But Iraqis have plenty of reasons to play ball. The insurgency was self-destructive from the beginning. The goal was to expel the Americans which, if realized, would have led to civil war and misery for nearly everyone. It's no surprise that many of them decided to reconsider.

Out of the bunch, the Palestinians are the only ones with a good reason to go on fighting forever. And no counterinsurgency tactics will work on them.

Posted by: Edgar Author Profile Page at February 15, 2008 11:57 AM

Michael- Another great article. Kudos. I think it was a great analysis. There is something that I disagree with you about Obama:

Obama is competing in a Democratic primary race. Perhaps if he is elected commander in chief and no longer needs to appease the left-wing of his party he will reverse himself and keep Petraeus right where he is. Reality has a way of imposing itself on presidents. - Michael Trotten

Don't count on it, bud. In my opinion this guy is a true believer that it's American Foreign Policy causing all these Islamic radicals. Compared to the Wicked Witch of the West Hillary Clinton, Obama is head and shoulders above her in motivating exciting crowds. Plus, his supporters are projecting whatever good things that they believe in that he could give the Democrat electorate the cold hard truth about Iraq and they'd still love him. All he has to do is keep saying "I'm for the future and you can't have believe in the future without hope and change and you can't change if you don't have hope and hope will get us all into the future... blah... blah..." An adult thing would be to say "The surge is apparently working thanks to our great servicemen and our Iraqi allies. I've decided to wait till I get into office before we make any drastic changes in Iraq." Making a commitment like that would alleviate so many fears in Americans/Iraqis that want to win in Iraq and dissipate the hopes of the terrorists.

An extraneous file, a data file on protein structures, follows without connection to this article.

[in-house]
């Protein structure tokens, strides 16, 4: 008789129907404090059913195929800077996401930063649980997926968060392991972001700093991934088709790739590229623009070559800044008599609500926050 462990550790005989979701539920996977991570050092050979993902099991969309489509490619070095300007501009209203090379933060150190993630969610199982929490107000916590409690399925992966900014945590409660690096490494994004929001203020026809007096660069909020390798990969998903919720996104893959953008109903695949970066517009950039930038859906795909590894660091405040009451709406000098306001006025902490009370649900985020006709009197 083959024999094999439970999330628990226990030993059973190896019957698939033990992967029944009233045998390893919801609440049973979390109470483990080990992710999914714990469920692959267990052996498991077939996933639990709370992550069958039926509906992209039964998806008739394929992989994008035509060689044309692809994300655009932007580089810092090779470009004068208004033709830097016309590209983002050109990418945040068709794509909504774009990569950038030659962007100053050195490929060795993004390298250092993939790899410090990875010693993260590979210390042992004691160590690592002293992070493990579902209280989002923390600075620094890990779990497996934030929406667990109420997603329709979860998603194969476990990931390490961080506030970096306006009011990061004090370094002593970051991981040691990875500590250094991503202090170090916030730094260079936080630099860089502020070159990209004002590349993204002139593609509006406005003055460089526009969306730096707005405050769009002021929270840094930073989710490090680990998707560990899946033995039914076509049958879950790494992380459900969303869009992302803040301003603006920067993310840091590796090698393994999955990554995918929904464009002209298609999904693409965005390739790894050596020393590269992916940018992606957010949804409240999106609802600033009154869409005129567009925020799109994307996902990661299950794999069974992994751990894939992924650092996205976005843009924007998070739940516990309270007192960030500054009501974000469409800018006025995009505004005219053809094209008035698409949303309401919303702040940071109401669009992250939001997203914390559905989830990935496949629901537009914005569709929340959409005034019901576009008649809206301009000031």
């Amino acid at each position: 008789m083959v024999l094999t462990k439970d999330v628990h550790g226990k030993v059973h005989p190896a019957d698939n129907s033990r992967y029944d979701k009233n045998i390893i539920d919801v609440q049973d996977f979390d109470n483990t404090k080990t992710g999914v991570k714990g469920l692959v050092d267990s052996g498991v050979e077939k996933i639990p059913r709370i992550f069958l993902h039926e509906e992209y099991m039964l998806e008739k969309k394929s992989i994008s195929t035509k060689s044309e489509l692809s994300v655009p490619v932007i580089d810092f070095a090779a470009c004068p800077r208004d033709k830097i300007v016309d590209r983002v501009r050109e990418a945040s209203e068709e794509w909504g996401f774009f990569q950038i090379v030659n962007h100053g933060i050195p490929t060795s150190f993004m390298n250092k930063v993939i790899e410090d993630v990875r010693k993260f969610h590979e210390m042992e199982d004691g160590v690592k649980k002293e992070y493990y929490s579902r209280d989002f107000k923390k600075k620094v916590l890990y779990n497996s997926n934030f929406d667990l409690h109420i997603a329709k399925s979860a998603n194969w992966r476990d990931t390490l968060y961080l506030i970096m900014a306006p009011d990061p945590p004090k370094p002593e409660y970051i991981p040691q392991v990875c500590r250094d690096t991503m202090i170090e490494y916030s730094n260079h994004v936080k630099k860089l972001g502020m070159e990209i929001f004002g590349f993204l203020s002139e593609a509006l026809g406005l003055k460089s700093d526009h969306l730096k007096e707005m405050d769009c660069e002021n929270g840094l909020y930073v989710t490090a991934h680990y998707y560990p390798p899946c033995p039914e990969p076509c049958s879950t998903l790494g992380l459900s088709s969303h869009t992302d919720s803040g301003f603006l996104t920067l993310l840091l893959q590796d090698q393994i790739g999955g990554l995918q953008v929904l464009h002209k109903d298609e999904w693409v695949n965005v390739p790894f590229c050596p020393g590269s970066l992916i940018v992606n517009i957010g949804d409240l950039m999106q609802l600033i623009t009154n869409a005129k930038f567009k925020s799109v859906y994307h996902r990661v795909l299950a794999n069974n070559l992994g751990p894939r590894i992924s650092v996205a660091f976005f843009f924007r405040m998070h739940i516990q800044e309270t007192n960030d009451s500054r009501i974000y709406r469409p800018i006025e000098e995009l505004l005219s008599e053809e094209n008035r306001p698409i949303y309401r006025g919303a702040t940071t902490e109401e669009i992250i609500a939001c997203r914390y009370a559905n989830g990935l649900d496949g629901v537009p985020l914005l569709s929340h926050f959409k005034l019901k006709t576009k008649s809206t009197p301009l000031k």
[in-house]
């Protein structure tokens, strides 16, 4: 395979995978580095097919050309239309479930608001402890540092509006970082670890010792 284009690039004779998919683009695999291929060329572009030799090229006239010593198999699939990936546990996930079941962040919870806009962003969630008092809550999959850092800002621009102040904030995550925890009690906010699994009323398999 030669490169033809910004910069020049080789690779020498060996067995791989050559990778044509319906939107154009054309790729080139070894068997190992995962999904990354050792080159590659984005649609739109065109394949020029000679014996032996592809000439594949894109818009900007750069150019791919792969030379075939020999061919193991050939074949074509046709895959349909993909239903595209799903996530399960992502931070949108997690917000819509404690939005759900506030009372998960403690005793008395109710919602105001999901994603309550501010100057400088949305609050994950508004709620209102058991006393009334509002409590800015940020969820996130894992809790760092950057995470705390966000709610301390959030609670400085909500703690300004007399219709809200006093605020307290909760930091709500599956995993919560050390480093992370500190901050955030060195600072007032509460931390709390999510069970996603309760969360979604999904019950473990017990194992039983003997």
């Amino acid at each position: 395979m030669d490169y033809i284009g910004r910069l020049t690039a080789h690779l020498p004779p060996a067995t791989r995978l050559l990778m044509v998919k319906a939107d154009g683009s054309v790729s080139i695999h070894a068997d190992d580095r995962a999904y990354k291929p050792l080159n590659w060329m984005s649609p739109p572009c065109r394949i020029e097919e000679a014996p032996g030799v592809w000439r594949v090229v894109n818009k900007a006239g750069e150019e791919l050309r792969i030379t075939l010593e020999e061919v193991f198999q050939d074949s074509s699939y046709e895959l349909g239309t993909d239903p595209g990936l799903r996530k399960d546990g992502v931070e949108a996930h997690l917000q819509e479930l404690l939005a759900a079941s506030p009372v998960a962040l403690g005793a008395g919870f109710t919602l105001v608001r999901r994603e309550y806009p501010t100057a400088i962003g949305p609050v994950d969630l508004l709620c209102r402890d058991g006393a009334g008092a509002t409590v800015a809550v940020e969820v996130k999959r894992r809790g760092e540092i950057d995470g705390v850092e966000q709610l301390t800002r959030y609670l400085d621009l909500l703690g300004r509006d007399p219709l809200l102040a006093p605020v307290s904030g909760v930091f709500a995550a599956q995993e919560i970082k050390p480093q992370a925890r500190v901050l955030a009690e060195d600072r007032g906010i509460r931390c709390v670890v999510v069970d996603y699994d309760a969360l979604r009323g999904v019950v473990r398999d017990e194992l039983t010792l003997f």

The thing Michael is he knows the truth. Unlike the Clinton Administration that subtly tried to sabotage the transition to the Bush Administration. President Bush has instructed the Pentagon to give full detailed briefings to all viable candidates. Obama knows the truth he just has blinders on.

Posted by: PeteDawg Author Profile Page at February 15, 2008 1:01 PM

PeteDawg,

I think John McCain is running for President of the United States.
I think Hillary Clinton is running for absolute equality for women and to make staying with Bill ten years ago worth the effort.
I think that Barack Obama is seeking to be anointed the Christ. I hope he does not get elected but if he gets elected I pray that he does not get killed in office. Once he stops talking the magic will end and his supporters will find so little behind the curtain. The resulting conspiracy theories will take another generation off the deep end just as the last one was finally dying off.